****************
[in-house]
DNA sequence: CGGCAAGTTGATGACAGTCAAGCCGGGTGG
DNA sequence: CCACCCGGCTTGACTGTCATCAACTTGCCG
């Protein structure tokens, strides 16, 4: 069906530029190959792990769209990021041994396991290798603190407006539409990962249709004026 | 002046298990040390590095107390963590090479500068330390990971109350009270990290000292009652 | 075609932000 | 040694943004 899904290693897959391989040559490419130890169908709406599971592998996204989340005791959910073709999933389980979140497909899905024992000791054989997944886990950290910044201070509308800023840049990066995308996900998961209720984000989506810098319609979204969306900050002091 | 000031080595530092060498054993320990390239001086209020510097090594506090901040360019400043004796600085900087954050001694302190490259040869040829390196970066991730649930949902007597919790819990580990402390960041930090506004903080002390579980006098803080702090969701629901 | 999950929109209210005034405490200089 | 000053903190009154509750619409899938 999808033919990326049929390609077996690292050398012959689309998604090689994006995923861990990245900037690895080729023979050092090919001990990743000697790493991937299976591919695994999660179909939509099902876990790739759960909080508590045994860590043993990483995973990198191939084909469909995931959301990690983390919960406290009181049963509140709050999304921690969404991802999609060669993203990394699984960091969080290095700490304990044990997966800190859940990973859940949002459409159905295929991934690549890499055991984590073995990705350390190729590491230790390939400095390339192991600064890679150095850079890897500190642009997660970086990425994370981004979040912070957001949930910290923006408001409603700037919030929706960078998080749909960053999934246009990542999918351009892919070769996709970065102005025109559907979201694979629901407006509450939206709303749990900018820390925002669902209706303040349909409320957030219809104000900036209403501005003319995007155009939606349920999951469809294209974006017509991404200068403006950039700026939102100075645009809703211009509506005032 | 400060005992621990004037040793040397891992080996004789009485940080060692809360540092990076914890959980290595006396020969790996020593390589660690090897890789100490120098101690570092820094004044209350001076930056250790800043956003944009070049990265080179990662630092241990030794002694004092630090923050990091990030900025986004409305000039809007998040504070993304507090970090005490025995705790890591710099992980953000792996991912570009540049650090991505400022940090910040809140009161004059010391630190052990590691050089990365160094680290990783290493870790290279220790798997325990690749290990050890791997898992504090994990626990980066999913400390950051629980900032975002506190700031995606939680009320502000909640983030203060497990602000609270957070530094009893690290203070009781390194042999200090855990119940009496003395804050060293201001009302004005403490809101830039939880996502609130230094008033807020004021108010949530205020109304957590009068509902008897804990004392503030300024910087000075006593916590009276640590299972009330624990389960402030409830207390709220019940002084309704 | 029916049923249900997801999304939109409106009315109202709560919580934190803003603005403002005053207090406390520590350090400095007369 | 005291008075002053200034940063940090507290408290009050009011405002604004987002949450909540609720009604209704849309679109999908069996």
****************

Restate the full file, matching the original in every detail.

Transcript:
[in-house]
DNA sequence: CGGCAAGTTGATGACAGTCAAGCCGGGTGG
DNA sequence: CCACCCGGCTTGACTGTCATCAACTTGCCG
């Protein structure tokens, strides 16, 4: 069906530029190959792990769209990021041994396991290798603190407006539409990962249709004026 | 002046298990040390590095107390963590090479500068330390990971109350009270990290000292009652 | 075609932000 | 040694943004 899904290693897959391989040559490419130890169908709406599971592998996204989340005791959910073709999933389980979140497909899905024992000791054989997944886990950290910044201070509308800023840049990066995308996900998961209720984000989506810098319609979204969306900050002091 | 000031080595530092060498054993320990390239001086209020510097090594506090901040360019400043004796600085900087954050001694302190490259040869040829390196970066991730649930949902007597919790819990580990402390960041930090506004903080002390579980006098803080702090969701629901 | 999950929109209210005034405490200089 | 000053903190009154509750619409899938 999808033919990326049929390609077996690292050398012959689309998604090689994006995923861990990245900037690895080729023979050092090919001990990743000697790493991937299976591919695994999660179909939509099902876990790739759960909080508590045994860590043993990483995973990198191939084909469909995931959301990690983390919960406290009181049963509140709050999304921690969404991802999609060669993203990394699984960091969080290095700490304990044990997966800190859940990973859940949002459409159905295929991934690549890499055991984590073995990705350390190729590491230790390939400095390339192991600064890679150095850079890897500190642009997660970086990425994370981004979040912070957001949930910290923006408001409603700037919030929706960078998080749909960053999934246009990542999918351009892919070769996709970065102005025109559907979201694979629901407006509450939206709303749990900018820390925002669902209706303040349909409320957030219809104000900036209403501005003319995007155009939606349920999951469809294209974006017509991404200068403006950039700026939102100075645009809703211009509506005032 | 400060005992621990004037040793040397891992080996004789009485940080060692809360540092990076914890959980290595006396020969790996020593390589660690090897890789100490120098101690570092820094004044209350001076930056250790800043956003944009070049990265080179990662630092241990030794002694004092630090923050990091990030900025986004409305000039809007998040504070993304507090970090005490025995705790890591710099992980953000792996991912570009540049650090991505400022940090910040809140009161004059010391630190052990590691050089990365160094680290990783290493870790290279220790798997325990690749290990050890791997898992504090994990626990980066999913400390950051629980900032975002506190700031995606939680009320502000909640983030203060497990602000609270957070530094009893690290203070009781390194042999200090855990119940009496003395804050060293201001009302004005403490809101830039939880996502609130230094008033807020004021108010949530205020109304957590009068509902008897804990004392503030300024910087000075006593916590009276640590299972009330624990389960402030409830207390709220019940002084309704 | 029916049923249900997801999304939109409106009315109202709560919580934190803003603005403002005053207090406390520590350090400095007369 | 005291008075002053200034940063940090507290408290009050009011405002604004987002949450909540609720009604209704849309679109999908069996």